Uranium Week: Not A Pretty Picture

Weekly Reports | Oct 01 2019

It was another slow week in the uranium market, while Macquarie has dissected the demand/supply equation going forward.

-Cuts on both demand and supply sides
-Uranium supply surplus to continue
-Activity again subsides

By Greg Peel

Macquarie Group's commodity analysts estimate global uranium demand, from power generators and investors combined, will fall -1.9% in 2019 and a further -4% in 2020. Currently the largest consumers of uranium are the US (30%), France (14%), China (12%) and Russia (8%). China's consumption is expected to increase by 5% per year for the next five years.

On the supply side, 2018 saw an unprecedented -10% annual drop in production, which, net of inventory drawdowns, resulted in an -8.5% reduction in total supply, mainly due to Cameco's indefinite closure of its McArthur River mine and Key Lake processing facility in Canada. Cameco has an annual production capacity upward of 30mlbs per annum but will likely produce only 18-20mlbs in 2019, Macquarie forecasts, representing an -8-10% cut in global supply.

On the balance of reductions in both demand and supply, Macquarie anticipates a 2-3% surplus of uranium in 2019-20, sufficient to keep the price capped at current levels. The analysts have a long term forecast price (inflation-adjusted) of US$32/lb.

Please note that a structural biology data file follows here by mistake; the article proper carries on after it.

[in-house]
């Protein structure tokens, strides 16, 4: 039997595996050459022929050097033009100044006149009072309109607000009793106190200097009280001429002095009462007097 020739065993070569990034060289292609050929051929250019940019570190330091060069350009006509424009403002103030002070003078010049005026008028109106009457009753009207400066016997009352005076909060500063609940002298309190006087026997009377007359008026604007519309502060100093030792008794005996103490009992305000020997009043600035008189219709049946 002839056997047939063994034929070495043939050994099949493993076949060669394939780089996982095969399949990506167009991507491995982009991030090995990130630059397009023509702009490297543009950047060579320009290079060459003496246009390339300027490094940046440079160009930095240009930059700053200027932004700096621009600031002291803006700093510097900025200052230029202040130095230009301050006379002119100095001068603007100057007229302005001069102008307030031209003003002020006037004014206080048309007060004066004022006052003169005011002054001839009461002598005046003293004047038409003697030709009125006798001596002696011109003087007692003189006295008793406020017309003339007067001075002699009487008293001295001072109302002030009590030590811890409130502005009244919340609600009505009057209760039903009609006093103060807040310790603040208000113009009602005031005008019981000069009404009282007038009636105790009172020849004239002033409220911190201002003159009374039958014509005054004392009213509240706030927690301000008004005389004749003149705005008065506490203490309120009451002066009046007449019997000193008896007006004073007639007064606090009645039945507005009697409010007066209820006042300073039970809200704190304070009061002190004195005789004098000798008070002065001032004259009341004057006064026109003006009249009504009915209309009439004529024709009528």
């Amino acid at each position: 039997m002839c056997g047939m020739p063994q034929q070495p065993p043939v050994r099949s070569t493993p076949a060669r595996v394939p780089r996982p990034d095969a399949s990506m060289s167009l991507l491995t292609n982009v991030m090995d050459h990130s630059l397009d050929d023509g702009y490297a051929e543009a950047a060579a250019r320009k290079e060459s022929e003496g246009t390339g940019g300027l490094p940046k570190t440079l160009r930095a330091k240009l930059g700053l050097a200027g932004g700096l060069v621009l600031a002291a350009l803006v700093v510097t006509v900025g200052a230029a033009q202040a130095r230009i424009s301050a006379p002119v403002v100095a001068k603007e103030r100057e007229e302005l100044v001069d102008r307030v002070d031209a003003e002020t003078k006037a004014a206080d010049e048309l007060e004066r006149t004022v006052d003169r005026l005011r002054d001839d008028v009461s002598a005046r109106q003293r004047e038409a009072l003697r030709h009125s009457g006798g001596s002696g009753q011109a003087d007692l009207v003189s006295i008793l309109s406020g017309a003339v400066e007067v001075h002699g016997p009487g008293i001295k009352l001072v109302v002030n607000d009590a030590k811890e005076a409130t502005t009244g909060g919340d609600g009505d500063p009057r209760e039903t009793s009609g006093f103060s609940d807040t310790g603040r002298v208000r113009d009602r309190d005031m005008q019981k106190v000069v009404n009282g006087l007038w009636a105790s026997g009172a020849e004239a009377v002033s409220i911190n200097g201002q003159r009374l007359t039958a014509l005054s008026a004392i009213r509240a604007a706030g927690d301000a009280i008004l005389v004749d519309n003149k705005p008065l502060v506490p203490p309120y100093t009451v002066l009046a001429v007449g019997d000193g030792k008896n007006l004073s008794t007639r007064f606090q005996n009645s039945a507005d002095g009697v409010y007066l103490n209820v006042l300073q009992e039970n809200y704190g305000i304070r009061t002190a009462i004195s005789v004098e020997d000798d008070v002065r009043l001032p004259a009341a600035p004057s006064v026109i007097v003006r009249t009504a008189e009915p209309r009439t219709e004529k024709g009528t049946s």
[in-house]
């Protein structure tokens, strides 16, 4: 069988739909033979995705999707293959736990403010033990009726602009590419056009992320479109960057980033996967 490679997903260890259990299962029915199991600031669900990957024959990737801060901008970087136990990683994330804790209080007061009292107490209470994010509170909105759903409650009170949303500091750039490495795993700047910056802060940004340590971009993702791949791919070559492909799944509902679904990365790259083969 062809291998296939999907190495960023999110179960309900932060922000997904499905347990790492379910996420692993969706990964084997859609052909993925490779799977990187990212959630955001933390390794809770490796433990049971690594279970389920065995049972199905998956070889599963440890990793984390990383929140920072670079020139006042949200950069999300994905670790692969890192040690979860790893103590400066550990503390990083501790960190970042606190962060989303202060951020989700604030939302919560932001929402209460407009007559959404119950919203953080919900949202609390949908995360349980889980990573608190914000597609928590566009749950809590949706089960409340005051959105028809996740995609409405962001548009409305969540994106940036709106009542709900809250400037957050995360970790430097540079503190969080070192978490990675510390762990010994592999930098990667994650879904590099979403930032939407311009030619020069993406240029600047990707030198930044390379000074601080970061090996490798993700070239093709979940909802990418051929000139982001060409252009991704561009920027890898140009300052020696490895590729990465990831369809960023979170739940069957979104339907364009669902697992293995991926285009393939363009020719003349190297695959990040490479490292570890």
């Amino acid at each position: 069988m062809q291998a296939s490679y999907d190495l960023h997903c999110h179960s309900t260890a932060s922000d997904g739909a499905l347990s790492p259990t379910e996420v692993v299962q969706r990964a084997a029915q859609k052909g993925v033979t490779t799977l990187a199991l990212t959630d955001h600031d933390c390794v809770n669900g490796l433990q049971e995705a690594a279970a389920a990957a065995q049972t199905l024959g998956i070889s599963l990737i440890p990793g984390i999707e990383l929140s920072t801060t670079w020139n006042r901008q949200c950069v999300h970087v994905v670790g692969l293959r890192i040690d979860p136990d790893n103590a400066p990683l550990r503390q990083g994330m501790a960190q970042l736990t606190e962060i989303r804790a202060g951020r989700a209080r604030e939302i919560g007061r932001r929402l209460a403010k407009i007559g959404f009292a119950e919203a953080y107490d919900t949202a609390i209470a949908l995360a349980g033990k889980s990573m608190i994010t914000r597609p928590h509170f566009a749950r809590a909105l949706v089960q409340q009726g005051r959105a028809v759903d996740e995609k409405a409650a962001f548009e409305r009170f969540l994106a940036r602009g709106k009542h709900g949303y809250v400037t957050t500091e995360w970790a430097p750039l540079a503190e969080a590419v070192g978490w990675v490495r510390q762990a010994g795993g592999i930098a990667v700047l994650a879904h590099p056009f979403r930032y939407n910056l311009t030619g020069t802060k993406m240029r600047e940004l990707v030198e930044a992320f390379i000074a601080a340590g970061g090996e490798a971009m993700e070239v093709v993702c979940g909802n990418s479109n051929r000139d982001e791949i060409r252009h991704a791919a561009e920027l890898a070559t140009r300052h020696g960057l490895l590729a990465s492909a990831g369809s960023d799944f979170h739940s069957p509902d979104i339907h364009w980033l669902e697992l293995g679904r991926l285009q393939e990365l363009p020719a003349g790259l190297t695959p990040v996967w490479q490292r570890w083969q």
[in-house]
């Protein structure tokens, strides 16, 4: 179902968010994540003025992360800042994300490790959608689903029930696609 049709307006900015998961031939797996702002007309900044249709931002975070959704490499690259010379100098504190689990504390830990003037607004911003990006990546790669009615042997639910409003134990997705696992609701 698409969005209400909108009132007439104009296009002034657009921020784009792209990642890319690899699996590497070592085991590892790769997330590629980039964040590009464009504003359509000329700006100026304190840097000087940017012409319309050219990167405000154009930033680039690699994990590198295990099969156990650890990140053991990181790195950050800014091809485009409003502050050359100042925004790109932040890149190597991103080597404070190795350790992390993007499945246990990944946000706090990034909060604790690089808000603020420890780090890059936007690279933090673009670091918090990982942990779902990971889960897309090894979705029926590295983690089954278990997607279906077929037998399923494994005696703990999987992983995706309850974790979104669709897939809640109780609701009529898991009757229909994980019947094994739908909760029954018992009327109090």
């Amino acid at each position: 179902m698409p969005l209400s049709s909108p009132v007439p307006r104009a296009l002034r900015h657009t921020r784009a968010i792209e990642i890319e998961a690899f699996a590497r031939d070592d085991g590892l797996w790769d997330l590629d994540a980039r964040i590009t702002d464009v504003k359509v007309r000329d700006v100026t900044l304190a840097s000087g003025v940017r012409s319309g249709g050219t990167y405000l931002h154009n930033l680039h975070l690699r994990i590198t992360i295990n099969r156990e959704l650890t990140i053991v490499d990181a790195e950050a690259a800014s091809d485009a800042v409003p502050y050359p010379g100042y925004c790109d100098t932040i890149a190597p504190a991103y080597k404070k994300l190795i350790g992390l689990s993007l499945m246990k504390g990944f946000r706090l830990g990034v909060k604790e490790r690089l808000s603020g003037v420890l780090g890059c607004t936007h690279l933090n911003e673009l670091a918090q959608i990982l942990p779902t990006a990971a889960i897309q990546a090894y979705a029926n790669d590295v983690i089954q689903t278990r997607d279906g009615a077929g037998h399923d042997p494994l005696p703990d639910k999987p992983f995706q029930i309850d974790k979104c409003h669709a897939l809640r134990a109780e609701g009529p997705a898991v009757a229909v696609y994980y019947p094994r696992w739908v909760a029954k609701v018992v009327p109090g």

Production cuts by Cameco, Kazakhstan's Kazatomprom and Australia's Paladin Energy ((PDN)) together cut 2018 production by -24mlbs U3O8, or -15% of 2019 supply.

Paladin's Kayelekera mine in Mali remains shuttered while moves are underway to restart operations at the company's flagship Langer Heinrich mine in Namibia. Management is optimistic about uranium prices ahead. Cameco is currently buying uranium in the spot market to satisfy delivery contracts as it is cheaper than the cost of production and has no plans to do otherwise until prices improve. Kazatomprom is the world's swing producer and recently extended its cap on production through to 2021.

Cameco and Kazatomprom together provide the greatest impact on the supply side of the equation.

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